Getting public transit services in the Sun Cities continues to be an uphill battle.
Bonnie Boyce-Wilson and Sharon Hettick, Northwest Valley Connect board members, don’t want to give up the fight. They continue to push for more transit options for senior residents from Valley Metro and Maricopa County.
Valley Metro officials spent $65,000 on a transit survey for the Northwest Valley and results will be presented and discussed during a public meeting 10 a.m. Tuesday, March 17 in the social hall at R.H. Johnson Recreation Center, 19803 R.H. Johnson Blvd., Sun City West.
“We have been working for five years to get funding for transit in the West Valley, but so far we’ve gotten nothing,” Ms. Boyce-Wilson said.
While she and Ms. Hettick would like to see more transit in the West Valley as a whole, their primary focus is on Sun City and Sun City West. Both lie in unincorporated areas of Maricopa County and therefore, do not have their own municipal governments.
Ms. Boyce-Wilson said cities can create circulator transit programs if they can get residents to approve a tax to fund it. Peoria created the POGO program, continues to operate Dial-A-Ride and this year launched a new program called Autonomous Shuttle.
Surprise, on the other hand, is not doing as well as residents refuse to approve a transit tax.
“The people there want it (transit), they just don’t seem to want to pay for it,” Ms. Hettick said.
As unincorporated communities, Sun City and Sun City West have no local governments with authority to tax their residents.
Public transportation in the Valley is funded, at least in part, by a half-cent sales tax -- voter approved as Proposition 400 -- that is due to be extended soon. But Ms. Boyce-Wilson said those funds go into a single pot and are administered by Maricopa Association of Governments.
The Sun Cities are represented at MAG by Clint Hickman, District 4 county supervisor.
“Each West Valley mayor can push for more transit in the West Valley,” Scott Isham, Mr. Hickman’s chief of staff stated in an email. “Cities and towns across the Valley have chosen to impose special taxes for transit services.”
He said residents in the Sun Cities could incorporate, vote in a mayor and also tax themselves more to add transit. They could also lobby the state Legislature to allow them to create a special transit taxing district.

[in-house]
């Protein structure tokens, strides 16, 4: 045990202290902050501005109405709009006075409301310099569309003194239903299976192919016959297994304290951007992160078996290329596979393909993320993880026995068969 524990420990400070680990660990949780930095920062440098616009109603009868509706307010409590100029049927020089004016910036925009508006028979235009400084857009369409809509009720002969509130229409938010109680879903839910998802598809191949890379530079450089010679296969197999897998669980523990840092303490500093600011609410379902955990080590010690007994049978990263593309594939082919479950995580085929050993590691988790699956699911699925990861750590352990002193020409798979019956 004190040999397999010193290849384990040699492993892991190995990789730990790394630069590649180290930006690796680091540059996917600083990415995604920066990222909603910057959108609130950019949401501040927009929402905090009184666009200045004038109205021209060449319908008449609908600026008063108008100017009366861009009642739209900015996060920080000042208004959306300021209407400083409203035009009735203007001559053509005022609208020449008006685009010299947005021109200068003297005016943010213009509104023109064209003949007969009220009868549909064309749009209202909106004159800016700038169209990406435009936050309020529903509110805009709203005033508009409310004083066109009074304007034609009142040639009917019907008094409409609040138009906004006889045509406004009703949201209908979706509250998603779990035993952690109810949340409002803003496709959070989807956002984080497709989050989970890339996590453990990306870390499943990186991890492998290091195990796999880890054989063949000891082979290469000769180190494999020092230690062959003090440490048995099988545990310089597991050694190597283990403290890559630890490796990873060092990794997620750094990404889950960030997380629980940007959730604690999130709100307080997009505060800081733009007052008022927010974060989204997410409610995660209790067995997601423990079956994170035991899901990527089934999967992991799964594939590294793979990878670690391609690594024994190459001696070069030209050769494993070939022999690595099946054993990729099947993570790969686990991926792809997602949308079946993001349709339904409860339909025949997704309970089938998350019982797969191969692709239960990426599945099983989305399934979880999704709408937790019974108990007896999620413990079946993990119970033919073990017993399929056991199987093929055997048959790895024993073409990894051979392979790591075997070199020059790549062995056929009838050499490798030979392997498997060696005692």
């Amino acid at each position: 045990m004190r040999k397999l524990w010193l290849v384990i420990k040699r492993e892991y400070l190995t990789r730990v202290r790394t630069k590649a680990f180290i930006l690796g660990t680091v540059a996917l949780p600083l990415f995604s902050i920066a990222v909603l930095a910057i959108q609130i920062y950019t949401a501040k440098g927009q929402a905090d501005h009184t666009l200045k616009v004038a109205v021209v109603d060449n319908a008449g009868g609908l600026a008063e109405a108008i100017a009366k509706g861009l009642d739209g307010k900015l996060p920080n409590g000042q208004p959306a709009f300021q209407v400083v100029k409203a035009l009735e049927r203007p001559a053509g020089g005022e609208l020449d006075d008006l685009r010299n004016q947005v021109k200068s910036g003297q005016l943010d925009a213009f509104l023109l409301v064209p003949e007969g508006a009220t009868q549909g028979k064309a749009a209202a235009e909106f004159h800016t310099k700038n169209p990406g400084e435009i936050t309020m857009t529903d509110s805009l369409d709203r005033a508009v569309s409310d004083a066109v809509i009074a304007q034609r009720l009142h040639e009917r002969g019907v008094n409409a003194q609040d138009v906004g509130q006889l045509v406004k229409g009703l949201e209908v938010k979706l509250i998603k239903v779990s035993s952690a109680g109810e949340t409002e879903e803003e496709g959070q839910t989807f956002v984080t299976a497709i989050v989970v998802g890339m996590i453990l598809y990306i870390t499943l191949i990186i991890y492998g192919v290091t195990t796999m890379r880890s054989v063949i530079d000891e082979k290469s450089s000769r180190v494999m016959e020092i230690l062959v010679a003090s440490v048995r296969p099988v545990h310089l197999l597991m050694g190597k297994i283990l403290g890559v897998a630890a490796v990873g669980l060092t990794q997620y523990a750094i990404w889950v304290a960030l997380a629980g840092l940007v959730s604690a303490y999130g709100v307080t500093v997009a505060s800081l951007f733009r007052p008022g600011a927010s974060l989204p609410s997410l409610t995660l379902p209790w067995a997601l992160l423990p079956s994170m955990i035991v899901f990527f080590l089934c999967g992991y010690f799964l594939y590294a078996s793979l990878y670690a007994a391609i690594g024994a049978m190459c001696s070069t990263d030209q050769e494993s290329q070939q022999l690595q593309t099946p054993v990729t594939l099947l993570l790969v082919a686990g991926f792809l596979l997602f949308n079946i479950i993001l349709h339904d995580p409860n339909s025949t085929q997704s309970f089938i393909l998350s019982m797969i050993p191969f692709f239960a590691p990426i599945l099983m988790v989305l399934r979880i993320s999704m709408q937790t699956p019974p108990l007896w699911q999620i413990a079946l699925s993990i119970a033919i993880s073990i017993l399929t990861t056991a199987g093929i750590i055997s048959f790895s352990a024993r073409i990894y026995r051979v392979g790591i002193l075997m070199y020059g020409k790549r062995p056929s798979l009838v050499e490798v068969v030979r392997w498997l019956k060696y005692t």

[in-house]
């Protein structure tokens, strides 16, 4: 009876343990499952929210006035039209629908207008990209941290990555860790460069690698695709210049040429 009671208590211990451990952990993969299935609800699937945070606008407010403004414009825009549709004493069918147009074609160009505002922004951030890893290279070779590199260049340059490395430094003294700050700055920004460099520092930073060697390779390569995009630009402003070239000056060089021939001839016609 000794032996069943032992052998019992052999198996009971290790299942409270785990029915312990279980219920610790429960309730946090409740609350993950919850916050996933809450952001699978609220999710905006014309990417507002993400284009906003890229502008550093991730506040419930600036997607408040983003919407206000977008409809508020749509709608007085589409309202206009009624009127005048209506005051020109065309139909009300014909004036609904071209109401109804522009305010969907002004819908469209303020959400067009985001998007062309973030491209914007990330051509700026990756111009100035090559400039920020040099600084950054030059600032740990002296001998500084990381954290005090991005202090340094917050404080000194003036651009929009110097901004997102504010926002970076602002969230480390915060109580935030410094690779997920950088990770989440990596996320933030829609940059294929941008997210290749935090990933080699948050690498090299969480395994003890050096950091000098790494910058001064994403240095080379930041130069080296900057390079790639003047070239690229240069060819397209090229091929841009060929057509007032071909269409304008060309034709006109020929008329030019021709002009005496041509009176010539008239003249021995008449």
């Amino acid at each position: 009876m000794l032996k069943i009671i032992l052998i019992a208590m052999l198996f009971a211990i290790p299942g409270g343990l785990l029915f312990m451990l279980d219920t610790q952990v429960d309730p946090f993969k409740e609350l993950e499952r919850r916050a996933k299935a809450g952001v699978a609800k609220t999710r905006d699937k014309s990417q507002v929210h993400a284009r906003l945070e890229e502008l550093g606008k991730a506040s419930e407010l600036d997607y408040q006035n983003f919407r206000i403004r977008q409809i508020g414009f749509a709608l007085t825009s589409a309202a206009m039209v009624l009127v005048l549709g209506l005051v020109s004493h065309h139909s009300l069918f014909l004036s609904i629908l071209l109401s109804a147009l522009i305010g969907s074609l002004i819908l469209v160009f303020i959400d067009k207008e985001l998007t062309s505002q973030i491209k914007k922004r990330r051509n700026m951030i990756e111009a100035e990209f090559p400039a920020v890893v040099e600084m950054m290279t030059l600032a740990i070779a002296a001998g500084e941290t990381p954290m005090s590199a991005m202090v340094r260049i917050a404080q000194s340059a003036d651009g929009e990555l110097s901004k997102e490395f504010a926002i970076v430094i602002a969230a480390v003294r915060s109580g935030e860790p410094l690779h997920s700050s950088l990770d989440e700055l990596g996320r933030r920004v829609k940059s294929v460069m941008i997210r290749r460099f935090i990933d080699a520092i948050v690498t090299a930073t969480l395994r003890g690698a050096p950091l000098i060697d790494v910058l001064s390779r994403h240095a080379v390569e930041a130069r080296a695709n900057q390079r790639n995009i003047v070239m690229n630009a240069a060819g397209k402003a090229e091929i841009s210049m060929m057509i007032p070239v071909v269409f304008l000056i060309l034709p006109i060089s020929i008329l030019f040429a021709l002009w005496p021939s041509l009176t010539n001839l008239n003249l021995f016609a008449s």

“Ultimately, it is the voters and taxpayers in the Sun Cities who will have to fund the transit services they desire,” Mr. Isham stated.
It does come down to money, and the county has none for transit. While Maricopa County has jurisdiction in the unincorporated areas, it does not receive any tax revenues earmarked for transit services other than Dial-A-Ride, according to Mr. Isham. The largest source of transportation funding the county receives is from the Highway User Revenue Fund and is restricted to roadways and cannot be used for transit capital or operational costs, he added.
The County receives three funding sources to provide paratransit transportation services in unincorporated areas of the county, according to Mr. Isham. Arizona lottery funds — $818,000 — are the only funding source the state provides for transportation services, he explained.
“The funds are used in full, and the county has to provide $1.2 million of supplemental funding to serve people with disabilities who are ADA certified for paratransit,” Mr. Isham stated. “The Legislature hasn’t increased the gas tax in 29 years to pay for roadways so there will most likely not be any new state funds for transit.”
A countywide transit tax is another option, but Mr. Isham believes that is unlikely to receive approval, either from the Legislature or from county voters.
“Even if the Legislature gave us authority to refer it to the ballot, it is unlikely taxpayers in cities and towns with a current transit tax would support an additional tax for services they won’t receive,” Mr. Isham stated.
Ms. Boyce-Wilson said her group is working with state legislators to help find transit options. One avenue being explored is changing the county supervisors’ code to allow them to plan for transit in unincorporated areas. That would require hiring a transit planner, similar to what most municipalities have on staff.
There were 26 projects planned in the West Valley to enhance public transit, but those were all canceled when the 2008 economic downturn began, according to Ms. Hettick.
“MAG says they are 40% behind on the projects already on the books,” she said.
Ms. Hettick believes part of the problem of getting West Valley projects, especially in the Sun Cities, is that few people understand the difficulties of elderly residents in getting around in their own communities.
“Some of them are not driving anymore,” she said. “Some depend on family or friends, but when that is not available, they are stuck at home.”
Ms. Boyce-Wilson said one thing that could help Northwest Valley residents is extending the Valley Metro bus route that ends at Arrowhead Towne Center, 7700 W. Arrowhead Towne Center, Glendale, to or near Loop 303.
“That would be huge,” she said.
But still more needs to be done, she added.